Over the last few weeks I have been writing about the state of financial services, particularly about high charges, no guarantee of performance and why ongoing financial planning should provide better value than advice/selling especially if the ‘adviser’ depends upon selling a product for their remuneration.
There was an interesting article in The Sunday Times on 8 September basically confirming my thoughts.
Whilst the article focused on disclosures by an ex St James’ Place ‘partner’ and the pressure (and incentives) they were under to make sales, the same can also be said, to some extent, for most financial advisers who are dependent on selling products, although the days of extravagant corporate hospitality and gifts are, thankfully, long gone for ‘independent’ financial advisers.
The main points I took for this article were:
‘Advisers’ were under great pressure to sell.
Customers pay high one-off fees for advice, taken from the savings product.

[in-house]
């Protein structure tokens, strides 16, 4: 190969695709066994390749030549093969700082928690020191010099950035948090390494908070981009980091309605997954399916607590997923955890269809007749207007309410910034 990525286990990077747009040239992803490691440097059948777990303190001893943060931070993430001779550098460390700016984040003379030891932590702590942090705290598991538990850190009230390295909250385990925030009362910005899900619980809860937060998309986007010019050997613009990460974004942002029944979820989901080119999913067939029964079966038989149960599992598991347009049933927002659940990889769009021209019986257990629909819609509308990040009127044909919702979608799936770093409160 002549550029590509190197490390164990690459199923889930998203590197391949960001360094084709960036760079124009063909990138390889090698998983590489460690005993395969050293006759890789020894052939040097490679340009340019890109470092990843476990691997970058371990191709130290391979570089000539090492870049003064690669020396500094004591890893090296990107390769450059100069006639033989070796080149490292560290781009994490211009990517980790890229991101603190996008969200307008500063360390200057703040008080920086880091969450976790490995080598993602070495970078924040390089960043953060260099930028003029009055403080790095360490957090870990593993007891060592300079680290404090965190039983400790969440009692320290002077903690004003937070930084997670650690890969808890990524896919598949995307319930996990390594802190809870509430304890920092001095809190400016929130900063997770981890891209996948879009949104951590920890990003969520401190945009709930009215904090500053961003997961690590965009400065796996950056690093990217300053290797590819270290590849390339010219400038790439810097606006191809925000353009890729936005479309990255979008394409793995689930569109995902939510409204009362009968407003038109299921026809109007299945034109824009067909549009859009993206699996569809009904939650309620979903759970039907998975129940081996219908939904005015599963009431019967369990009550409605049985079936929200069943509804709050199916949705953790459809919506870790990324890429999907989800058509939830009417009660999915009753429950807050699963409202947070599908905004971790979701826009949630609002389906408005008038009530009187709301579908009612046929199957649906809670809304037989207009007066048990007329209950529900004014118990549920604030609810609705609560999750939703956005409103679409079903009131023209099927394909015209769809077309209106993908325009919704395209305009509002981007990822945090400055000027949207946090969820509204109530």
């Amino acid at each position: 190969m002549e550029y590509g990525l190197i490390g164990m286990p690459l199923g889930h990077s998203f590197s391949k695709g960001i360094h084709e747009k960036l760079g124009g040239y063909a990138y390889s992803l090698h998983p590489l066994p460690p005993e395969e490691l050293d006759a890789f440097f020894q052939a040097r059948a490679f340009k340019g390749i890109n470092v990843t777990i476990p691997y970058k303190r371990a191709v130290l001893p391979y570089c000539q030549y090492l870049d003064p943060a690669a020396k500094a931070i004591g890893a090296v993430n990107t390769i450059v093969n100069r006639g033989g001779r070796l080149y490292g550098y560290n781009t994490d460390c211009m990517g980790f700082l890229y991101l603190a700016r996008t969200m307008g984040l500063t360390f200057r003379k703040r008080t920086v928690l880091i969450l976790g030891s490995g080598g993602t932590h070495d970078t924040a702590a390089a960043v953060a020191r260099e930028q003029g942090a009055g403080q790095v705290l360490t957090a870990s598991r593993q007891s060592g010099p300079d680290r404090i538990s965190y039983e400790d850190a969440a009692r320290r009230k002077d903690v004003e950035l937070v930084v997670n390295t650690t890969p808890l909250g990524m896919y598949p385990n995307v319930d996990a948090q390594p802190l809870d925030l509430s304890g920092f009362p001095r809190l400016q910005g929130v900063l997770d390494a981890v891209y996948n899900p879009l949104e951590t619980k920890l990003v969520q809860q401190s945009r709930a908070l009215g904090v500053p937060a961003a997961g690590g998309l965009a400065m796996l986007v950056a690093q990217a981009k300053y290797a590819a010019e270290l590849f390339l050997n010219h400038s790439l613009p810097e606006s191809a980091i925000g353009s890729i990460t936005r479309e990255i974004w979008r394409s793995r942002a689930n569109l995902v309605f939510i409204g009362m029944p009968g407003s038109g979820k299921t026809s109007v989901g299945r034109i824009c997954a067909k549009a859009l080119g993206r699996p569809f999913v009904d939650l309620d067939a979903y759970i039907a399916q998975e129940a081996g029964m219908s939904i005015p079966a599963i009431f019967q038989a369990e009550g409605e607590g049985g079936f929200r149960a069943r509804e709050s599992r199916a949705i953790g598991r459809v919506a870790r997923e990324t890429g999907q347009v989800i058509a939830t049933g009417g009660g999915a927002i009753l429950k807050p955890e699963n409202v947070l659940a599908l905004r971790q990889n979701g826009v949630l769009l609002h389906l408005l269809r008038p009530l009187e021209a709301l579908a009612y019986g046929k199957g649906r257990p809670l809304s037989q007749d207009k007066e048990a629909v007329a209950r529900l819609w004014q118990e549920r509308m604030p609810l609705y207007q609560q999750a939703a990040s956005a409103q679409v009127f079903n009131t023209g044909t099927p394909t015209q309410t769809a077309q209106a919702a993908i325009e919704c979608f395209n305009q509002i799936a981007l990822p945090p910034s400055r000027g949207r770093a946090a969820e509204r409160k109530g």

The effect of the charges, after the effects of compound interest was to take almost half the profits.
Customers never really understood the charges even though they were presented with them.
If someone wanted to withdraw money, it was made difficult for them to do so.
It was all about appearances, with dazzling marketing and ‘free’ advice seminars.
Please do not get caught up in all the hype of financial services.
Do not look for financial advice, seek ongoing financial planning.
Ensure that you pay for advice directly, don’t have ‘adviser charges’ hidden in the product fees.
Understand what you are being charged for.
Understand the value of the advice you are paying for.
In my next blog, I will suggest how you can identify if you are getting value for money for your financial planning.
If you would like to talk to a truly independent financial planner please get in touch on 01661 860438 or email David at firstname.lastname@example.org
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